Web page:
Boasts a wide range of uses and health benefits (anxiety, depression, insomnia, pain, inflammation, etc)
Typically less expensive than CBD oil
Typically more expensive than hemp oil
Why there’s confusion between hemp oil and CBD oil
To be blunt, stupid and ill-informed companies are mostly to blame for this. Actually, there are two distinct groups of companies to blame for this.
The first group simply has no idea about hemp or hemp-derived terminology. They use these terms interchangeably without knowing what they mean or what they stand for.
The second group is the opposite. They do know what these terms mean and what they stand for but for the wrong reasons. They know cannabis and varieties of cannabis sell — and they sell very well indeed. So, they think, “we’ll label our products with every cannabis-related name because we know we’ll profit from it”.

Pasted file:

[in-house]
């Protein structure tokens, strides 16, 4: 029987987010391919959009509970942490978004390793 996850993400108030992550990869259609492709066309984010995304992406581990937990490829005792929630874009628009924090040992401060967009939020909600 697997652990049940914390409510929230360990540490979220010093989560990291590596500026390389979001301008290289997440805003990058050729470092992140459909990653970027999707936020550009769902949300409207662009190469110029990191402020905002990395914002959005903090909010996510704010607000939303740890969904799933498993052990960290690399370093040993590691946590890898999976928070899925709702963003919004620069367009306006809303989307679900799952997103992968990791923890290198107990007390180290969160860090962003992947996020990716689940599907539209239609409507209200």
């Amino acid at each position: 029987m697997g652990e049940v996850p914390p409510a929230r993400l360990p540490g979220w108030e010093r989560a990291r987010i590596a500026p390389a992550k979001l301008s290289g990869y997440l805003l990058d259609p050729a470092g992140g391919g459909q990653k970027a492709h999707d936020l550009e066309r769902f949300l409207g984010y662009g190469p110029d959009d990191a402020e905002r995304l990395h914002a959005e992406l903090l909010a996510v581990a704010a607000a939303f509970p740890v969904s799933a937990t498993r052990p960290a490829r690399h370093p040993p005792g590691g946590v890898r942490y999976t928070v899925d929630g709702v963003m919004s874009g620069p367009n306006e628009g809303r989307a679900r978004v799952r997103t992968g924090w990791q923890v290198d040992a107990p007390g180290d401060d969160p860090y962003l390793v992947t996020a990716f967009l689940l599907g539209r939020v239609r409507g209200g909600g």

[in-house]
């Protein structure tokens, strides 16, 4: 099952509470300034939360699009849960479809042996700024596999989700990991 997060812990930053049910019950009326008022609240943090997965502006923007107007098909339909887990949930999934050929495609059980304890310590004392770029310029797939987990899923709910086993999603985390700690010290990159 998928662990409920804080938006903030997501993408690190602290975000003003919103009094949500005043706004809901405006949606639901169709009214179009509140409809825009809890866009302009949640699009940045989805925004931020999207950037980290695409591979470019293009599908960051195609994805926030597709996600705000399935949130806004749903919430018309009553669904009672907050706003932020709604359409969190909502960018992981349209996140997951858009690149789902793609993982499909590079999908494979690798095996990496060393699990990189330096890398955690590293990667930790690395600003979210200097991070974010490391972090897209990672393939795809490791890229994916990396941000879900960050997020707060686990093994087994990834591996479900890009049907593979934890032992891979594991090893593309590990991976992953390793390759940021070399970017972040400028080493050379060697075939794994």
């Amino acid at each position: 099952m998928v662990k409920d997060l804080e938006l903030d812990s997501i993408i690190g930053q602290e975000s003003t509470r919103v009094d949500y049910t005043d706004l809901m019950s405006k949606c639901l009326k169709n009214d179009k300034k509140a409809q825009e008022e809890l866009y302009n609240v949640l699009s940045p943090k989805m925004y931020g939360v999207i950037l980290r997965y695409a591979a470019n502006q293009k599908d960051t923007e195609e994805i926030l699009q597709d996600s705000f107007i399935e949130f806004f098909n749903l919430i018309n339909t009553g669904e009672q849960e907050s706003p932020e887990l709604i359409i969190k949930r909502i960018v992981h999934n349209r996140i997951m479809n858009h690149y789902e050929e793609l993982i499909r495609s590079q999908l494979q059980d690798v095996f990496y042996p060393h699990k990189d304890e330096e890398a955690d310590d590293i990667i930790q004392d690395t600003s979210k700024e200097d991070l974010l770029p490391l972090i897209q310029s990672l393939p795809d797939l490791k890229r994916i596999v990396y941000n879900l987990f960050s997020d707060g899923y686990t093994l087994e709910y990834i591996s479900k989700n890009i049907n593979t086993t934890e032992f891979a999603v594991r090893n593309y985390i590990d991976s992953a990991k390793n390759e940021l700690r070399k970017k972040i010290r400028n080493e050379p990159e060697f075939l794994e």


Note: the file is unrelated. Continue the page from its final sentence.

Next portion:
I’ve personally seen hemp oil referred to as CBD oil. I’ve also seen hemp oil referred to as CBD oil. I’ve even seen hemp oil referred to as cannabis hemp oil (which is another story for another time!). This, of course, causes a lot of confusion and is incredibly frustrating to see.
The good news is you won’t harm yourself by accidentally consuming one or the other. Neither CBD oil nor hemp oil is hazardous to humans. I just don’t want you to spend your hard-earned money on one thing and get something completely different.
So, let’s take a look at what hemp oil and CBD oil actually is.
What is hemp oil?
I’ll first let you in on a secret: hemp oil isn’t CBD oil, even though CBD originates from hemp plants (and other varieties of cannabis). Confused? You should be. Logic surely dictates these two products serve the same purpose and contain the same ingredients — this isn’t the case.